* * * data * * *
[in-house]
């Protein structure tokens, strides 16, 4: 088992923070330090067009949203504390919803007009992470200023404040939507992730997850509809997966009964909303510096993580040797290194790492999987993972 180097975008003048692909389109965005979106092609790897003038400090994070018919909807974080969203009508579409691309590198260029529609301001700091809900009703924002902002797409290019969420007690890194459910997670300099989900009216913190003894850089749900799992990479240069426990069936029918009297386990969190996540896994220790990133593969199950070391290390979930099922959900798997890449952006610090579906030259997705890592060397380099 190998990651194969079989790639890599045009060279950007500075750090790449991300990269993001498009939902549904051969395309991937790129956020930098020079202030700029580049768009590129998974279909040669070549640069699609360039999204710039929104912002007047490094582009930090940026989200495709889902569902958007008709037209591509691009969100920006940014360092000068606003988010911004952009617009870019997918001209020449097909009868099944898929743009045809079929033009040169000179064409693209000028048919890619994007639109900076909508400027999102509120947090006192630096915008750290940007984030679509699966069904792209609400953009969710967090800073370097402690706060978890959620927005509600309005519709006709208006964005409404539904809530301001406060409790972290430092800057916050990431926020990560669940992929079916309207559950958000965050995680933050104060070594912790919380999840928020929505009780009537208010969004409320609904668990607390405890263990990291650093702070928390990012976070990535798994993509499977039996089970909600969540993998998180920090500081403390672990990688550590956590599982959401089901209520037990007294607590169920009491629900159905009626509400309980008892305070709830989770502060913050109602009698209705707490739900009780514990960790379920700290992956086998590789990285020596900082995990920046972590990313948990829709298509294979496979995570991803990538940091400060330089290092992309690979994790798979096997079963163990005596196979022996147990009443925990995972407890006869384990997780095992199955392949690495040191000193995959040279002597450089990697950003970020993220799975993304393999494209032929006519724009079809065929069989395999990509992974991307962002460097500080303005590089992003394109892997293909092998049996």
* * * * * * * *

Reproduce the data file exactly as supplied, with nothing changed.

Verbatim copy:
[in-house]
């Protein structure tokens, strides 16, 4: 088992923070330090067009949203504390919803007009992470200023404040939507992730997850509809997966009964909303510096993580040797290194790492999987993972 180097975008003048692909389109965005979106092609790897003038400090994070018919909807974080969203009508579409691309590198260029529609301001700091809900009703924002902002797409290019969420007690890194459910997670300099989900009216913190003894850089749900799992990479240069426990069936029918009297386990969190996540896994220790990133593969199950070391290390979930099922959900798997890449952006610090579906030259997705890592060397380099 190998990651194969079989790639890599045009060279950007500075750090790449991300990269993001498009939902549904051969395309991937790129956020930098020079202030700029580049768009590129998974279909040669070549640069699609360039999204710039929104912002007047490094582009930090940026989200495709889902569902958007008709037209591509691009969100920006940014360092000068606003988010911004952009617009870019997918001209020449097909009868099944898929743009045809079929033009040169000179064409693209000028048919890619994007639109900076909508400027999102509120947090006192630096915008750290940007984030679509699966069904792209609400953009969710967090800073370097402690706060978890959620927005509600309005519709006709208006964005409404539904809530301001406060409790972290430092800057916050990431926020990560669940992929079916309207559950958000965050995680933050104060070594912790919380999840928020929505009780009537208010969004409320609904668990607390405890263990990291650093702070928390990012976070990535798994993509499977039996089970909600969540993998998180920090500081403390672990990688550590956590599982959401089901209520037990007294607590169920009491629900159905009626509400309980008892305070709830989770502060913050109602009698209705707490739900009780514990960790379920700290992956086998590789990285020596900082995990920046972590990313948990829709298509294979496979995570991803990538940091400060330089290092992309690979994790798979096997079963163990005596196979022996147990009443925990995972407890006869384990997780095992199955392949690495040191000193995959040279002597450089990697950003970020993220799975993304393999494209032929006519724009079809065929069989395999990509992974991307962002460097500080303005590089992003394109892997293909092998049996």